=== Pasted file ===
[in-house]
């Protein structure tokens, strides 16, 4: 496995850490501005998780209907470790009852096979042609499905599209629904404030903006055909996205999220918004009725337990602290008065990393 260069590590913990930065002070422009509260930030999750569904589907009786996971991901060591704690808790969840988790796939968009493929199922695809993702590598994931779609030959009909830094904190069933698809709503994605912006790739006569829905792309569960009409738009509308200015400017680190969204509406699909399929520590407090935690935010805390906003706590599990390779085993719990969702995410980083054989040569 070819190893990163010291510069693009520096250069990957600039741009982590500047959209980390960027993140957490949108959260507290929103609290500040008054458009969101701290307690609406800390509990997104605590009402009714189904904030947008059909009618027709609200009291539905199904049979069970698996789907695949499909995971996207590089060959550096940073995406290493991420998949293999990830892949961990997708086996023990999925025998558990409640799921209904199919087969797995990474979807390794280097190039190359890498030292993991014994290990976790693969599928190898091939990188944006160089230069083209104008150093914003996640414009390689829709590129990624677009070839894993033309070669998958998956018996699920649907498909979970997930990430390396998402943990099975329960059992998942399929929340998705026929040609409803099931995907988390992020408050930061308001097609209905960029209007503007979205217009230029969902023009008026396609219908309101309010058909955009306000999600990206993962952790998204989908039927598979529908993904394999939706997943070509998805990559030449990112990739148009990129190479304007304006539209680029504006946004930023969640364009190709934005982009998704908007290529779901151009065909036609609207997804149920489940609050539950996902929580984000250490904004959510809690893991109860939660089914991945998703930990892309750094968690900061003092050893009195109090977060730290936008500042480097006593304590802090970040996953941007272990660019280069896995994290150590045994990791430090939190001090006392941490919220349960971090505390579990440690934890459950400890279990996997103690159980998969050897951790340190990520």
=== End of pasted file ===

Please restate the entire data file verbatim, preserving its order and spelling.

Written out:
[in-house]
């Protein structure tokens, strides 16, 4: 496995850490501005998780209907470790009852096979042609499905599209629904404030903006055909996205999220918004009725337990602290008065990393 260069590590913990930065002070422009509260930030999750569904589907009786996971991901060591704690808790969840988790796939968009493929199922695809993702590598994931779609030959009909830094904190069933698809709503994605912006790739006569829905792309569960009409738009509308200015400017680190969204509406699909399929520590407090935690935010805390906003706590599990390779085993719990969702995410980083054989040569 070819190893990163010291510069693009520096250069990957600039741009982590500047959209980390960027993140957490949108959260507290929103609290500040008054458009969101701290307690609406800390509990997104605590009402009714189904904030947008059909009618027709609200009291539905199904049979069970698996789907695949499909995971996207590089060959550096940073995406290493991420998949293999990830892949961990997708086996023990999925025998558990409640799921209904199919087969797995990474979807390794280097190039190359890498030292993991014994290990976790693969599928190898091939990188944006160089230069083209104008150093914003996640414009390689829709590129990624677009070839894993033309070669998958998956018996699920649907498909979970997930990430390396998402943990099975329960059992998942399929929340998705026929040609409803099931995907988390992020408050930061308001097609209905960029209007503007979205217009230029969902023009008026396609219908309101309010058909955009306000999600990206993962952790998204989908039927598979529908993904394999939706997943070509998805990559030449990112990739148009990129190479304007304006539209680029504006946004930023969640364009190709934005982009998704908007290529779901151009065909036609609207997804149920489940609050539950996902929580984000250490904004959510809690893991109860939660089914991945998703930990892309750094968690900061003092050893009195109090977060730290936008500042480097006593304590802090970040996953941007272990660019280069896995994290150590045994990791430090939190001090006392941490919220349960971090505390579990440690934890459950400890279990996997103690159980998969050897951790340190990520």